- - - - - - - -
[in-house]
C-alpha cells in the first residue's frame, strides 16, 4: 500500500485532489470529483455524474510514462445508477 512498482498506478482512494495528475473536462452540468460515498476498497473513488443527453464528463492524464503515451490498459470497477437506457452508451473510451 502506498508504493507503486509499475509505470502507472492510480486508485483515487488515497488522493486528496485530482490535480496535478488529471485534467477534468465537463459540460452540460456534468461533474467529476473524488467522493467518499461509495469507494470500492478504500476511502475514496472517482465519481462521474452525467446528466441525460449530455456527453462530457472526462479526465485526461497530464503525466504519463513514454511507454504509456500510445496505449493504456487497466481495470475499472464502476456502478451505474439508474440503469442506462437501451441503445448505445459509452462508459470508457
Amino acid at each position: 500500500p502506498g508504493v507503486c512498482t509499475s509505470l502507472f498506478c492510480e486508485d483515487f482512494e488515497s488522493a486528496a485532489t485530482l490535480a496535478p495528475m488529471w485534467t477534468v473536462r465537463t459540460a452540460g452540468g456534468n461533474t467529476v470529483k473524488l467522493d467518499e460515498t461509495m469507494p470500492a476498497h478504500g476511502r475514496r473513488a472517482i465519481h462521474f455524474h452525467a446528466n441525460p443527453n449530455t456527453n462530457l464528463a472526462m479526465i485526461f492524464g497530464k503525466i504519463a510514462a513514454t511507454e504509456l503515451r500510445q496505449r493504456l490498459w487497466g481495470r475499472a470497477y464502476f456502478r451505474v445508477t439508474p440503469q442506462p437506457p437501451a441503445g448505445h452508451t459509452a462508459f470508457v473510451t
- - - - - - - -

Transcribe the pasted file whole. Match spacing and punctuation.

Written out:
[in-house]
C-alpha cells in the first residue's frame, strides 16, 4: 500500500485532489470529483455524474510514462445508477 512498482498506478482512494495528475473536462452540468460515498476498497473513488443527453464528463492524464503515451490498459470497477437506457452508451473510451 502506498508504493507503486509499475509505470502507472492510480486508485483515487488515497488522493486528496485530482490535480496535478488529471485534467477534468465537463459540460452540460456534468461533474467529476473524488467522493467518499461509495469507494470500492478504500476511502475514496472517482465519481462521474452525467446528466441525460449530455456527453462530457472526462479526465485526461497530464503525466504519463513514454511507454504509456500510445496505449493504456487497466481495470475499472464502476456502478451505474439508474440503469442506462437501451441503445448505445459509452462508459470508457
Amino acid at each position: 500500500p502506498g508504493v507503486c512498482t509499475s509505470l502507472f498506478c492510480e486508485d483515487f482512494e488515497s488522493a486528496a485532489t485530482l490535480a496535478p495528475m488529471w485534467t477534468v473536462r465537463t459540460a452540460g452540468g456534468n461533474t467529476v470529483k473524488l467522493d467518499e460515498t461509495m469507494p470500492a476498497h478504500g476511502r475514496r473513488a472517482i465519481h462521474f455524474h452525467a446528466n441525460p443527453n449530455t456527453n462530457l464528463a472526462m479526465i485526461f492524464g497530464k503525466i504519463a510514462a513514454t511507454e504509456l503515451r500510445q496505449r493504456l490498459w487497466g481495470r475499472a470497477y464502476f456502478r451505474v445508477t439508474p440503469q442506462p437506457p437501451a441503445g448505445h452508451t459509452a462508459f470508457v473510451t